But if Iran chooses to attack the United States through other means, such as in cyberspace, or chooses to limit its retaliation to U.S. allies, then the conflict between Washington and Tehran may do nothing to change the balance of power between Iran and the kingdom.


Iraq’s volatility after the U.S. operation is a threat to Saudi national security as well. Whether U.S. troops stay or are expelled or withdrawn, their departure and the resulting limitation on the international fight against terrorism have serious implications for Saudi Arabia.

The self-proclaimed Islamic State and other terrorist organizations still have thousands of militants in Syria and Iraq. Saudi Arabia is a high-value target for them, both in terms of attacks, but also recruitment. The Islamic State continues to use trending Saudi hashtags and other digital means to infiltrate Saudi Twitter campaigns and reach a Saudi audience. Last November, a Yemeni resident accused of being affiliated with al-Qaeda stabbed theater performers in Riyadh. Saudi Arabia has already seen attacks on and across its borders with Iraq, including the 2015 attack on border guards in an attempt to enter the kingdom, and as recently as last June. With foreign forces rolled back or out of the picture, terrorists in Iraq will be able to refocus south and look to recruit and strike at Saudi targets.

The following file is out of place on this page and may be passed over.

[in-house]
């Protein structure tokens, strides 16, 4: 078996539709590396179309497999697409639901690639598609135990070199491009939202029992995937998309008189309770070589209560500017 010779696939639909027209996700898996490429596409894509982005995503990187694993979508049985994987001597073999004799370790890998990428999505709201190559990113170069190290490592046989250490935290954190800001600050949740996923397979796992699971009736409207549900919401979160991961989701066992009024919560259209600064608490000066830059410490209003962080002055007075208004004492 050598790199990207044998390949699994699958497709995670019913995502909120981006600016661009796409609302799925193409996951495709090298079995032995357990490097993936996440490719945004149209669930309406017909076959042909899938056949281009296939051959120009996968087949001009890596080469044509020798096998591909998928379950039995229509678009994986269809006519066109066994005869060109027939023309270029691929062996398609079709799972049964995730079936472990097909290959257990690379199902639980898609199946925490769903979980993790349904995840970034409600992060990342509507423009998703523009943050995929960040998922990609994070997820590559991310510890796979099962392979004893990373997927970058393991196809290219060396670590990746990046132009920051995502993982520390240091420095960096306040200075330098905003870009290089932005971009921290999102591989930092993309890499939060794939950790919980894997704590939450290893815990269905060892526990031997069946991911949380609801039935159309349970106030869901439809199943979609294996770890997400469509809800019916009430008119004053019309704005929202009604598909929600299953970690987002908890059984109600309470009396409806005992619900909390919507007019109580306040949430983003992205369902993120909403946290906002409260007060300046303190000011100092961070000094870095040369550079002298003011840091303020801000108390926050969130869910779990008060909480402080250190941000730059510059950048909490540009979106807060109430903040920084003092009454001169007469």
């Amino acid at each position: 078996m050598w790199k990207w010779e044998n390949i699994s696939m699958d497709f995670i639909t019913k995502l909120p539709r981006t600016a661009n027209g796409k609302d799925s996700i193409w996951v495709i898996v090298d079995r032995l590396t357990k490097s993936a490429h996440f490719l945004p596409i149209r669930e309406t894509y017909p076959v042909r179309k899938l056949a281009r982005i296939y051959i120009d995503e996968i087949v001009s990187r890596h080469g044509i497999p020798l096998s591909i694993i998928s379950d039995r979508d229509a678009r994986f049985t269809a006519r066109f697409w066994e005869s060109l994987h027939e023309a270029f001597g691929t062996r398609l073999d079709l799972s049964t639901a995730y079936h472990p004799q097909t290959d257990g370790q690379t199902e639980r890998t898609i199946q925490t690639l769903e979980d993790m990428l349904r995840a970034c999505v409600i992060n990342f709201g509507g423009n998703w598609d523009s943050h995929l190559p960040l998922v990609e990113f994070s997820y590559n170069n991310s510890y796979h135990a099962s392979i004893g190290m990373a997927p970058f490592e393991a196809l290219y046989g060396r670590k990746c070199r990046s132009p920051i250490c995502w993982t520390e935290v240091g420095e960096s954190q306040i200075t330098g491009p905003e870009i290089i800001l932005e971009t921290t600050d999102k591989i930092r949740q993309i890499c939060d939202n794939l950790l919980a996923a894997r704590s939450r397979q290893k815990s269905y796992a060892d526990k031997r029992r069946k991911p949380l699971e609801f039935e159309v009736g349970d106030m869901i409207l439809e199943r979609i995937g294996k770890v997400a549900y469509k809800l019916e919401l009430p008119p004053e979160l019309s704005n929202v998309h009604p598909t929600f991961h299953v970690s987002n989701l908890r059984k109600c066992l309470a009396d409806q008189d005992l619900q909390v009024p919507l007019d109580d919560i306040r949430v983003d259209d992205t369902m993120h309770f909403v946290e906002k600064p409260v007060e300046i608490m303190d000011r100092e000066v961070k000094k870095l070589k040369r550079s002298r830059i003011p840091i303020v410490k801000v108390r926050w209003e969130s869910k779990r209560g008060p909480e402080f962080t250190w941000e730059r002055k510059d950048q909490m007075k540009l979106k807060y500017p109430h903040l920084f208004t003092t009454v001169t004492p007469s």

Bilateral Relations with Iraq

Trump’s threat of sanctions against Iraq also topples the kingdom’s policy of political, economic, and social re-engagement with the war-torn nation. Riyadh’s policy objective is to pull Baghdad away from Tehran. This policy was lately successful and had more potential after the outbreak of anti-Iranian sentiment in the recent wave of demonstrations in Iraq and across the Middle East. But what once was a budding success has been drowned by anti-U.S. sentiment and violent pro-Iranian mobilization, thanks to the escalation between the United States and Iran following Soleimani’s assassination.

Saudi National projects

A conflict between Iran and the United States complicates the kingdom’s preparations for the G20 meeting in Riyadh at the end of this year. It will also drain resources needed for the ongoing implementation of Vision 2030’s national projects to diversify the Saudi economy. Saudi Arabia has only recently started pragmatic steps to move beyond the self-inflicted imbroglio following the rift with Qatar, the war in Yemen, the killing of Jamal Khashoggi, in addition to its hegemonic regional policies that antagonized old friends like Jordan, Egypt and its fellow members of the Gulf Cooperation Council.